“Special factors that we look at include the sciences, which have lab courses that drive certain costs, and the arts, which have performances that drive certain costs,” McGraw said. “We try to compare one against another when we figure out how much money to give or cut.”

If grants are taken into account, the amount a division receives from Academic Affairs is often an inaccurate estimation of the overall money that departments are receiving. 

“Arts and humanities has the three humanities departments — literature, history and philosophy — and they have three art departments: theater, visual arts and music,” McGraw said. “They have very complicated staffing needs to support their productions. So if you look at humanities versus arts, there’s not the same funding across the board. The humanities do have less. And they don’t have contracts and grants to manage. They don’t have costly laboratories.”

According to McGraw, once all these factors are taken into account, each division receives a fair amount of funding every year.

Once funds are allocated to the divisions, the dean of each division then evaluates similar factors — like the number of faculty members, the number of students enrolled in that division and the amount of outside grants provided — within his or her area to decide how to allocate money to individual departments.

“The departments go through a similar process: They look at workload, what needs are, how many enrollments and how many majors,” McGraw said. “They try to blend it together.”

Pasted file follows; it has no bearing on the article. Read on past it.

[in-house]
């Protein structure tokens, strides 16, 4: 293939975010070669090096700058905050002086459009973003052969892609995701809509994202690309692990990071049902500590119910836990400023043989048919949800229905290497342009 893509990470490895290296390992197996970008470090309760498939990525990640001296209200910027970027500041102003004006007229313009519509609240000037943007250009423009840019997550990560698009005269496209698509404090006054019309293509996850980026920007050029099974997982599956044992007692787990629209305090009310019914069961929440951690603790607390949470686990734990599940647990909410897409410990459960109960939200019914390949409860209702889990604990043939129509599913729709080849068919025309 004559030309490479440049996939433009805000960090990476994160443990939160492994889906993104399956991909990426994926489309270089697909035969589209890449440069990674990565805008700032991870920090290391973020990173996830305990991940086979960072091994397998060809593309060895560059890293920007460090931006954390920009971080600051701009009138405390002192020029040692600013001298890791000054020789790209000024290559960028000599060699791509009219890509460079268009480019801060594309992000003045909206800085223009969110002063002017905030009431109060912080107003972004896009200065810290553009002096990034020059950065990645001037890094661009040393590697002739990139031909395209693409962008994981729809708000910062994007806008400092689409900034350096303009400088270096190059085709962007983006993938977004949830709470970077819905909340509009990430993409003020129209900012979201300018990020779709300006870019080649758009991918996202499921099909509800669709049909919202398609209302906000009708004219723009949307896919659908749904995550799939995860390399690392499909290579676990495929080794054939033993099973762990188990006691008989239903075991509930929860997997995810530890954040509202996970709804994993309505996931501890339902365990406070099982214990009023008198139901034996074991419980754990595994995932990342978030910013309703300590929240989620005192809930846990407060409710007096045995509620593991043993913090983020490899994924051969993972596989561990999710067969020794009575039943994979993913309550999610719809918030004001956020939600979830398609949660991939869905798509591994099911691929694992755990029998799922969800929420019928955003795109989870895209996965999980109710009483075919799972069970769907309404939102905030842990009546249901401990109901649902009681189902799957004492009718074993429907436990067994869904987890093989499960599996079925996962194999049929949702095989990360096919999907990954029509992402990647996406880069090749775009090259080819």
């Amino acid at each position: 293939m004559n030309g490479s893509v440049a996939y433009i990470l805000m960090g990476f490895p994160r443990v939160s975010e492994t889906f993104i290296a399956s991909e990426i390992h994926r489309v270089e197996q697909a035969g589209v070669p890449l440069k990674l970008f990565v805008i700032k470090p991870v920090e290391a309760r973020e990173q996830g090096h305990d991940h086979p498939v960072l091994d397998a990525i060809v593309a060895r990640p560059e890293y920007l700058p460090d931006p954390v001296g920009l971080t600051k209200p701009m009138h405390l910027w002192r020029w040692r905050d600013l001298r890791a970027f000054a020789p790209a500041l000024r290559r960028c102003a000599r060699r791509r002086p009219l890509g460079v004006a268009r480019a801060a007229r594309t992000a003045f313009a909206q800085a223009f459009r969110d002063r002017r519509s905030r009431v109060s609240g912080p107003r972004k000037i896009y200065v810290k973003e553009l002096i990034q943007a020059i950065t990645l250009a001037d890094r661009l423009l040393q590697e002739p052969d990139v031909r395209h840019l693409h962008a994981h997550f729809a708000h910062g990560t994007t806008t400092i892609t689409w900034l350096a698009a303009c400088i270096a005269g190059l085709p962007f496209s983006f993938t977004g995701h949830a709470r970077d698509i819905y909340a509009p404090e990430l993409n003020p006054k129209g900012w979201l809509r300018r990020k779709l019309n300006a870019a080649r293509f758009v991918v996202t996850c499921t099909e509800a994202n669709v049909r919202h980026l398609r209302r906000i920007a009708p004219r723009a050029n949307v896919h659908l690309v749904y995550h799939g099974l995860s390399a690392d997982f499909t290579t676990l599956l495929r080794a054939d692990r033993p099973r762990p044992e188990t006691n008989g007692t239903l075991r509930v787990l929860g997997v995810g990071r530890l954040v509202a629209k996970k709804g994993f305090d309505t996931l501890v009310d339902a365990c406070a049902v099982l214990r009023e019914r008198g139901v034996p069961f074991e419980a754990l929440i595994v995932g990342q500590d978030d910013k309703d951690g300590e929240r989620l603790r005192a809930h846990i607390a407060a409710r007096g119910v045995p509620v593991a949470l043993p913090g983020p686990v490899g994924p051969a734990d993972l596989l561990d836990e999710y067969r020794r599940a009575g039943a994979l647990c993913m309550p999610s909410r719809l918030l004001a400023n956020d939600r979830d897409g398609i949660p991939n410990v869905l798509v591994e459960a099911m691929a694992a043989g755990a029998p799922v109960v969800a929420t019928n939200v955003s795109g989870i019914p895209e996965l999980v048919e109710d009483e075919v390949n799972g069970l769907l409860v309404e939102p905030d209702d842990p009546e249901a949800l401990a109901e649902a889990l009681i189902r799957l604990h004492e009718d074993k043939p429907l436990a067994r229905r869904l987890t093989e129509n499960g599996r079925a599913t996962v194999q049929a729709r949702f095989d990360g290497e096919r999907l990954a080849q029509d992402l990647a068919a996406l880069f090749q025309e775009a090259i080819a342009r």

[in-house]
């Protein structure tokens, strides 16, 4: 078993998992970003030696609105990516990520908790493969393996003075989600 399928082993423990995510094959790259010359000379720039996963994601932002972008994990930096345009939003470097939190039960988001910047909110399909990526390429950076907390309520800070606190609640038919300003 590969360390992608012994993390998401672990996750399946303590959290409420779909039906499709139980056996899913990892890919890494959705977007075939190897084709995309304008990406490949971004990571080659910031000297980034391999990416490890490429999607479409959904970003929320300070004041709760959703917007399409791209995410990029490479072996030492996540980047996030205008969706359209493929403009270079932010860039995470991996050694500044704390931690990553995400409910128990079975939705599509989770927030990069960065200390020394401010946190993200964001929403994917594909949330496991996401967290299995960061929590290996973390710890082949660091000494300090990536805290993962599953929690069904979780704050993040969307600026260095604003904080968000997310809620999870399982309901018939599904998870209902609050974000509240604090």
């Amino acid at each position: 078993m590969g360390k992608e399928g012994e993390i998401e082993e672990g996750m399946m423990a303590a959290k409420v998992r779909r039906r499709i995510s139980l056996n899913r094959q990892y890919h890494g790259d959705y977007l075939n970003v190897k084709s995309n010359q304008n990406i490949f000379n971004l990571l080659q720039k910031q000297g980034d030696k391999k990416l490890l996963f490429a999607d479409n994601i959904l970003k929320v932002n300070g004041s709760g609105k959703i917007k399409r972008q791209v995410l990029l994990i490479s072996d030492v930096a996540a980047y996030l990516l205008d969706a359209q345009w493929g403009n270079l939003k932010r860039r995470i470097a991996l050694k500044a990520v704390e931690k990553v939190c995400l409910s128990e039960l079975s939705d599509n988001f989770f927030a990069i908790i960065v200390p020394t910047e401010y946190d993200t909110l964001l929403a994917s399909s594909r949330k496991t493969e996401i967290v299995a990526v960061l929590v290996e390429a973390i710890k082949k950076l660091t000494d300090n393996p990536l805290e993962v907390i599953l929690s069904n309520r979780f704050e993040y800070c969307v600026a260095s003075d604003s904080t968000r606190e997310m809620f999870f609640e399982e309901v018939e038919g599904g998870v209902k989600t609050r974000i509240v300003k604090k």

According to Associate Vice Chancellor for Undergraduate Education Barbara Sawrey, the Office of Academic Affairs sets aside money for each department’s faculty and teaching-assistant salaries, but otherwise does not control how the divisions allocate the remaining funds.

“Academic Affairs provides funding to the departments, but it is the departments that determine how to set their own spending priorities,” Sawrey said. “We do not manage the expenditures.”

Arts and Humanities Assistant Dean Heath Fox said department allocations are very rigid, as there are certain pools of money that must be used for certain purposes, such as office supplies. To allocate the remaining money, the dean considers factors such as enrollment levels and varying numbers and requests of faculty members in each department.

Although Academic Affairs sets money aside for salaries, teaching assistants and supplies, the deans take care of more curriculum-related expenses — like paying for services such as temporary lecturers. He added that deans gauge the “need” for certain services as requested by faculty.

“We are guided by the faculty in the department and what they articulate as the need,” Fox said. “That’s the biggest factor: what support requirements the departments have. And the second biggest factor is going to be the total amount of money that’s available in different funding categories. Those are basically the two things that will guide all the funding decisions.”

McGraw said she is unsure of how academic divisions will be funded in the 2010–11 fiscal year, considering the budget cut of $7 million she said will be implemented next year.

“We’re trying to figure out how to allocate a budget cut of about $7 million dollars,” McGraw said. “Seven million is a big number, and we’re kind of looking at three years in the future. Whatever number each division gets cut, we’re going to give them time to achieve it. Still, it’s going to be a cut they’re all going to have to take.”

Readers can contact Connie Qian at [email protected].